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Be Generous with Your Emotions

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Be Generous with Your Emotions

Cheryl  Richardson
Cheryl Richardson More by this author
Nov 15, 2011 at 02:30 AM 0 comments

“Those who are not looking for happiness are the most likely to find it, because those who are seeking forget that the surest way to be happy is to seek happiness for others.”

— Martin Luther King, Jr.

This week’s blog is about generosity—emotional generosity. The topic is prompted by a recent discussion I had with a friend who was disappointed in the reaction she received from her parents when she told them about her exciting new job. My friend had been through a grueling six-month interview process and she was chosen out of ten highly qualified finalists. “I was thrilled and quite proud of my accomplishment. When I visited my family to share the good news, I was surprised and hurt when my parents expressed their happiness, but quickly moved the conversation to other subjects. I wanted to bask in the glow of my success for a while.”

There is a “generosity of spirit” that emanates from some people who are great at sharing in the good fortune of others. They get excited and enthusiastic when a loved one reaches a goal, or they offer all kinds of encouragement and positive feedback when a colleague or friend shares good news. This kind of generosity is usually the result of getting acknowledgment while growing up, developing an abundant mentality as an adult, and/or possessing a genuine enthusiasm for the goodness of people.

Then, there are those who are “emotionally stingy.” These people have a hard time celebrating the success of others. They might turn the focus back on themselves during a conversation, offer a terse “congratulations,” or sometimes, neglect to respond at all.

Many of us, at one time or another, have been emotionally stingy. It’s a normal response to past conditioning or circumstances. Your inability to be emotionally generous with others can be because: 

  •  You didn’t hear words of encouragement or praise growing up so you can’t give what you never had. 
  •  You heard messages like “Don’t get a big head,” or “Don’t get too big for your britches,” so you learned to shut down your excitement or enthusiasm response. 
  •  You grew up in a family that continuously raised the bar on your performance and never acknowledged your success. So, you may have a tendency to focus on what hasn’t been accomplished yet instead of what has. 
  •  You’ve experienced “lack” in the past and, as a result, suffer from scarcity thinking, afraid that there’s not enough good, success, or abundance to go around.

Becoming emotionally generous takes practice. When we’re able to be generous with others, we’re better able to be generous with ourselves. This week, increase your level of emotional generosity by doing one or more of the following:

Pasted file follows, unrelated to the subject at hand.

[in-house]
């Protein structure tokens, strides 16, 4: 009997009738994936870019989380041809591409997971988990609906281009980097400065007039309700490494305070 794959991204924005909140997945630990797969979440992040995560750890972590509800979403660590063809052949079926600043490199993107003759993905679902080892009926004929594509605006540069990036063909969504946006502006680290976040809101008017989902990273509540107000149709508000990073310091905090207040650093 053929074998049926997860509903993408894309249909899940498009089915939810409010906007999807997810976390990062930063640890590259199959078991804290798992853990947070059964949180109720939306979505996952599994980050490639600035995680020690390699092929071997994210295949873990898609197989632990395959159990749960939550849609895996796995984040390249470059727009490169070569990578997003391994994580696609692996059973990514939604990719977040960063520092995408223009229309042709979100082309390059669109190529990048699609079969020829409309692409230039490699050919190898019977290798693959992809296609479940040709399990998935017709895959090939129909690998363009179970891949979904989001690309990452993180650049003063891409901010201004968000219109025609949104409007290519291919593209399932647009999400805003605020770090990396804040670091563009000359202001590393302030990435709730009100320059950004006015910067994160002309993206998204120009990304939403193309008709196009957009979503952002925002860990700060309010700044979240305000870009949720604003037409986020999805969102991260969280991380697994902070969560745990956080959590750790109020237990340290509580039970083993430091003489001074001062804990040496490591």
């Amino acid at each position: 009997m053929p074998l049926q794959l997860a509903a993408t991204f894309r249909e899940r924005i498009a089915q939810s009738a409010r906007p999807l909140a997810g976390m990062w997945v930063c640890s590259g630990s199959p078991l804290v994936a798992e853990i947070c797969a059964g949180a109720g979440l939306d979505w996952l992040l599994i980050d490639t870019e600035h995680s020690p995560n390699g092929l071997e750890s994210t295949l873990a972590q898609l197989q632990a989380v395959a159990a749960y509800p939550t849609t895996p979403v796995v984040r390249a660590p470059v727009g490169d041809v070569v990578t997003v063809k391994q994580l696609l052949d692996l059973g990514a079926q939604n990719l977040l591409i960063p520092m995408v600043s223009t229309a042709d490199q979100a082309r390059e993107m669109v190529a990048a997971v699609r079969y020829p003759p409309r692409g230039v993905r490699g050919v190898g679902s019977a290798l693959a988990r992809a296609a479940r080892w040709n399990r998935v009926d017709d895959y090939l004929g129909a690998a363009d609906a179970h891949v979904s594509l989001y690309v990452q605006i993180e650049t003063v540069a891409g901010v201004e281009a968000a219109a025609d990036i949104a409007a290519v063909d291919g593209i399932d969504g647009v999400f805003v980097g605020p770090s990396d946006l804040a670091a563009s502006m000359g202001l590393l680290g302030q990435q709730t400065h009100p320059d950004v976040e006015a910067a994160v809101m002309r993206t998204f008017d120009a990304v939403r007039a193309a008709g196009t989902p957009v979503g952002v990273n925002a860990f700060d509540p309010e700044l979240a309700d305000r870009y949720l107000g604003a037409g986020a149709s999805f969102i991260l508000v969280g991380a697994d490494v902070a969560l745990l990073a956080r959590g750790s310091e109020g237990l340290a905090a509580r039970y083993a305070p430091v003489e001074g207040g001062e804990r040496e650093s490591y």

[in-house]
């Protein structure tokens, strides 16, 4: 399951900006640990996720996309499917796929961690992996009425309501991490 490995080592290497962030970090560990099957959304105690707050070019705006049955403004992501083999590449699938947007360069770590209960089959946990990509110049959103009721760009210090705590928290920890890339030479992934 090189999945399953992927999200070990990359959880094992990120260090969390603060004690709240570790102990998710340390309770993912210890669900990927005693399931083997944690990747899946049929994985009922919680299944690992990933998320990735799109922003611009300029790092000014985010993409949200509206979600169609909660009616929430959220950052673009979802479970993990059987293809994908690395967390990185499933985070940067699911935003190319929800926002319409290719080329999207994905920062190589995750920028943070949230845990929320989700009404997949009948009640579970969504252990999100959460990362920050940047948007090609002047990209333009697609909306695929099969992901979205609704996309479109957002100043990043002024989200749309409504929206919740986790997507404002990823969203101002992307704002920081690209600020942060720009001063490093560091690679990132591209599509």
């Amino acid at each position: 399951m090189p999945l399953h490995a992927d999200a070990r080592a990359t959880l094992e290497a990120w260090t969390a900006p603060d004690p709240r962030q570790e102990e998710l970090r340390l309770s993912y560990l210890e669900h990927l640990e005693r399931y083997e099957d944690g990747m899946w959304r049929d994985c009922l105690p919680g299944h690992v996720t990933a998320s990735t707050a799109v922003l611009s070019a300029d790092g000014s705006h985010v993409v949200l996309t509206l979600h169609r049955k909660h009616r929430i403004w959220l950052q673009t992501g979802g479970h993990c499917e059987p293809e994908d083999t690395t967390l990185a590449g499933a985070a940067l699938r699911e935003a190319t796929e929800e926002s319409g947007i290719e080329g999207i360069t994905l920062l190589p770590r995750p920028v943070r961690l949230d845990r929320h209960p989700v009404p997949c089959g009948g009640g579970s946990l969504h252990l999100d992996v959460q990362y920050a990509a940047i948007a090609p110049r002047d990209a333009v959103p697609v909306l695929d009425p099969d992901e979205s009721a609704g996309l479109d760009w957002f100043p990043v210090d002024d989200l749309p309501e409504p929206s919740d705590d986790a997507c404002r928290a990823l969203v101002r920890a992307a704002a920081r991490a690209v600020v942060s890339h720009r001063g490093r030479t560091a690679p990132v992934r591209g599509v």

• The next time a friend shares an exciting piece of news, spend more time than you normally would talking about it. Ask them what it was like to accomplish such an important goal. Invite them to share their feelings and reactions. Be sure to keep the conversation focused on their success, not your reaction to it. 
  • When you catch yourself feeling envious or jealous of a friend or family member’s success (a normal human reaction), challenge your scarcity thinking by looking for two or three qualities that have contributed to their success. Acknowledge these qualities and then get to work on strengthening them within yourself. 
  • Encourage someone to shine even brighter. I recently had a conversation with my cousin who is a great artist. She expressed some fear about an upcoming show. Here was my reaction: “You are an exceptionally gifted artist. This is your chance to share your God-given talents with the world. Make a decision to see your fear as excitement and let us all appreciate your gift!” 
  • Offer more positive feedback than you normally would. If your tendency is to just say “That’s great, I’m really happy for you,” say more. How about something like: “You are such a committed person,” “Your ability to follow through is amazing,” or “You are one of the most creative people I know.” Of course, your feedback needs to be genuine and heartfelt. Empty acknowledgements are worse that saying nothing at all.

Finally, be mindful of those people in your life who are unable to give you the response or reaction you desire. When you have something to celebrate, choose wisely. As I say in my book Stand Up for Your Life,  “Don’t go to the hardware store for milk!” Turn to the people who can give you the heartfelt generosity you deserve.

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You can find great people to celebrate your success with on my Facebook page.

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